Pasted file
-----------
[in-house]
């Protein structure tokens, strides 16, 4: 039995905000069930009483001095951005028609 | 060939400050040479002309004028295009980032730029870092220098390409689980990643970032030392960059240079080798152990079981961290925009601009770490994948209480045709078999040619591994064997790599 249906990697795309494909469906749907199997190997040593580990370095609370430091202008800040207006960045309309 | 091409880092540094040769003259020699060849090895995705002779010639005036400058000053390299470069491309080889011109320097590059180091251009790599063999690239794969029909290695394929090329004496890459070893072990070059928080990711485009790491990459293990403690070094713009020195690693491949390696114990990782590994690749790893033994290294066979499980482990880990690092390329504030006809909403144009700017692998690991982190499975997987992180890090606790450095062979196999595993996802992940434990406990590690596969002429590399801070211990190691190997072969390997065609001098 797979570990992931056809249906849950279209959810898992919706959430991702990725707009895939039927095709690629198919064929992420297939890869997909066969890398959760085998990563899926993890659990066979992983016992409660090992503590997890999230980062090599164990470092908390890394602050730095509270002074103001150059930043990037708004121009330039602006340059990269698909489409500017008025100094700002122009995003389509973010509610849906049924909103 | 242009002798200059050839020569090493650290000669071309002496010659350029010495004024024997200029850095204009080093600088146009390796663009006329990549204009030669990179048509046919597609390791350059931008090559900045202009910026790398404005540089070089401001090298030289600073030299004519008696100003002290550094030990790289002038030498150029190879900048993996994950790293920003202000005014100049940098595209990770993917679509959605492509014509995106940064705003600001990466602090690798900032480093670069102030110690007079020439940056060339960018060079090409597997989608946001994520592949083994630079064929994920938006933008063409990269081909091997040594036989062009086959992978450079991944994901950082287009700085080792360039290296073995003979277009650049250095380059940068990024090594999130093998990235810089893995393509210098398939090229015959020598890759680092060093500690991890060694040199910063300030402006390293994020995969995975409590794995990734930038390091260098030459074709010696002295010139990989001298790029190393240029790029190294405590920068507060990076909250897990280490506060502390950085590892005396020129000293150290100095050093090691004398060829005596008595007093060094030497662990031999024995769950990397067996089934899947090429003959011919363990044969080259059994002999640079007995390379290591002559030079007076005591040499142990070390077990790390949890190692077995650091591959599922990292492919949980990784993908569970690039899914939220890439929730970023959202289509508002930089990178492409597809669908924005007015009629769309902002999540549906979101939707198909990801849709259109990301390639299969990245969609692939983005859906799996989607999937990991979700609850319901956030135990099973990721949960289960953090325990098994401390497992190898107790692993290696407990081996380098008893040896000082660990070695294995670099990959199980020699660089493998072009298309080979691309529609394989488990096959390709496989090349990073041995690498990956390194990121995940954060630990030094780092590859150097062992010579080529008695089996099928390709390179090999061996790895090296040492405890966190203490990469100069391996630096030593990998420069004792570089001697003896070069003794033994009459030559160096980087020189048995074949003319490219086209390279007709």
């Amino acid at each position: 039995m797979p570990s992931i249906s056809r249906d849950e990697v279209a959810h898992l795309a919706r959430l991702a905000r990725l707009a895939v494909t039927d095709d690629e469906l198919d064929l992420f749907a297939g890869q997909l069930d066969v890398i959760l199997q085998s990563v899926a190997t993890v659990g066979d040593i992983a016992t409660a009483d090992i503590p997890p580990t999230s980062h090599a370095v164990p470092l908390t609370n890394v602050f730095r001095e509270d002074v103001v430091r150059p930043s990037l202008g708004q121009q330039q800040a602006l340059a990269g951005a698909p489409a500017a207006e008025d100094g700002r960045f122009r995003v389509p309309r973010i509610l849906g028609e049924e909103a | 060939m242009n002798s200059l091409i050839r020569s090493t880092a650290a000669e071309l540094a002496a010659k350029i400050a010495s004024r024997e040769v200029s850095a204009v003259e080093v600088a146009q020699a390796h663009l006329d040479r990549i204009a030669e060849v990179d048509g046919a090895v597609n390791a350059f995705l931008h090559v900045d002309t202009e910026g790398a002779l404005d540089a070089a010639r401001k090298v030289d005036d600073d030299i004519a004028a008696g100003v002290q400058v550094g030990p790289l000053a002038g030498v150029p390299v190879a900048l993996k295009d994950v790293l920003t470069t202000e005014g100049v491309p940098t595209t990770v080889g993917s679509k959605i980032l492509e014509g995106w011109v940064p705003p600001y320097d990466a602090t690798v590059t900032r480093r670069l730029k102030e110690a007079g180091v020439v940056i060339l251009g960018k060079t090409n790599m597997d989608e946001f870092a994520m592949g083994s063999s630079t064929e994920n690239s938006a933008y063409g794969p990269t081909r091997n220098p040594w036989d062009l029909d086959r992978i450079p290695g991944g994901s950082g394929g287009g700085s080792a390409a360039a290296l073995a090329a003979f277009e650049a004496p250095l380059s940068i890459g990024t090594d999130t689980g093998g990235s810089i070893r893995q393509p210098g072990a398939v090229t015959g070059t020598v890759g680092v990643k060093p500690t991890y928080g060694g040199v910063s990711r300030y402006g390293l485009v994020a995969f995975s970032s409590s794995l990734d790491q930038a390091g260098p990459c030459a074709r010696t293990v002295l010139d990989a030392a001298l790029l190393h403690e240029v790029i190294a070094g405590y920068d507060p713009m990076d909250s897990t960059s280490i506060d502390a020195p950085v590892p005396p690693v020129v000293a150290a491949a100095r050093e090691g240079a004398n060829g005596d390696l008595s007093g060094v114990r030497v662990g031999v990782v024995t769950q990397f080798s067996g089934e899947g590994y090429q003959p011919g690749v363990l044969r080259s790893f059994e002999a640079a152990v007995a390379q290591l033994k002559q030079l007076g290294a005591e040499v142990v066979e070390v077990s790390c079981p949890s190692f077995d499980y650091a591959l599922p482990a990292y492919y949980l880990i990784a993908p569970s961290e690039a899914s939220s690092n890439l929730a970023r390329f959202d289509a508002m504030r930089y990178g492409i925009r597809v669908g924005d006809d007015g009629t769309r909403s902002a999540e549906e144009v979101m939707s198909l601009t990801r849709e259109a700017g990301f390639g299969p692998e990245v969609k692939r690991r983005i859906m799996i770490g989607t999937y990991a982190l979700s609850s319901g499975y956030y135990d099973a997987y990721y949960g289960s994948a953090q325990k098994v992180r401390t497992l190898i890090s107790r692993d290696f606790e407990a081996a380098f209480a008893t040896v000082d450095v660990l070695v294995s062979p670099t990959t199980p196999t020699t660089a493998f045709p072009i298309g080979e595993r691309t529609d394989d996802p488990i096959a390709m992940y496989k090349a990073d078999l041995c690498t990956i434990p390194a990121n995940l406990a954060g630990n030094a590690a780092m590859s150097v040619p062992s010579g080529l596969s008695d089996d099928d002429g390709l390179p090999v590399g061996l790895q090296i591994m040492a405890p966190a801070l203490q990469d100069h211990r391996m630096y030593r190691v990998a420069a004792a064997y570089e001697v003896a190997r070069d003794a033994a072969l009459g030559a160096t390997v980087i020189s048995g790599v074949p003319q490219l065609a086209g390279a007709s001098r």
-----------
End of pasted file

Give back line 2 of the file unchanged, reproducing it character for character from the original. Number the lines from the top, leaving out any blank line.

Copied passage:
């Protein structure tokens, strides 16, 4: 039995905000069930009483001095951005028609 | 060939400050040479002309004028295009980032730029870092220098390409689980990643970032030392960059240079080798152990079981961290925009601009770490994948209480045709078999040619591994064997790599 249906990697795309494909469906749907199997190997040593580990370095609370430091202008800040207006960045309309 | 091409880092540094040769003259020699060849090895995705002779010639005036400058000053390299470069491309080889011109320097590059180091251009790599063999690239794969029909290695394929090329004496890459070893072990070059928080990711485009790491990459293990403690070094713009020195690693491949390696114990990782590994690749790893033994290294066979499980482990880990690092390329504030006809909403144009700017692998690991982190499975997987992180890090606790450095062979196999595993996802992940434990406990590690596969002429590399801070211990190691190997072969390997065609001098 797979570990992931056809249906849950279209959810898992919706959430991702990725707009895939039927095709690629198919064929992420297939890869997909066969890398959760085998990563899926993890659990066979992983016992409660090992503590997890999230980062090599164990470092908390890394602050730095509270002074103001150059930043990037708004121009330039602006340059990269698909489409500017008025100094700002122009995003389509973010509610849906049924909103 | 242009002798200059050839020569090493650290000669071309002496010659350029010495004024024997200029850095204009080093600088146009390796663009006329990549204009030669990179048509046919597609390791350059931008090559900045202009910026790398404005540089070089401001090298030289600073030299004519008696100003002290550094030990790289002038030498150029190879900048993996994950790293920003202000005014100049940098595209990770993917679509959605492509014509995106940064705003600001990466602090690798900032480093670069102030110690007079020439940056060339960018060079090409597997989608946001994520592949083994630079064929994920938006933008063409990269081909091997040594036989062009086959992978450079991944994901950082287009700085080792360039290296073995003979277009650049250095380059940068990024090594999130093998990235810089893995393509210098398939090229015959020598890759680092060093500690991890060694040199910063300030402006390293994020995969995975409590794995990734930038390091260098030459074709010696002295010139990989001298790029190393240029790029190294405590920068507060990076909250897990280490506060502390950085590892005396020129000293150290100095050093090691004398060829005596008595007093060094030497662990031999024995769950990397067996089934899947090429003959011919363990044969080259059994002999640079007995390379290591002559030079007076005591040499142990070390077990790390949890190692077995650091591959599922990292492919949980990784993908569970690039899914939220890439929730970023959202289509508002930089990178492409597809669908924005007015009629769309902002999540549906979101939707198909990801849709259109990301390639299969990245969609692939983005859906799996989607999937990991979700609850319901956030135990099973990721949960289960953090325990098994401390497992190898107790692993290696407990081996380098008893040896000082660990070695294995670099990959199980020699660089493998072009298309080979691309529609394989488990096959390709496989090349990073041995690498990956390194990121995940954060630990030094780092590859150097062992010579080529008695089996099928390709390179090999061996790895090296040492405890966190203490990469100069391996630096030593990998420069004792570089001697003896070069003794033994009459030559160096980087020189048995074949003319490219086209390279007709």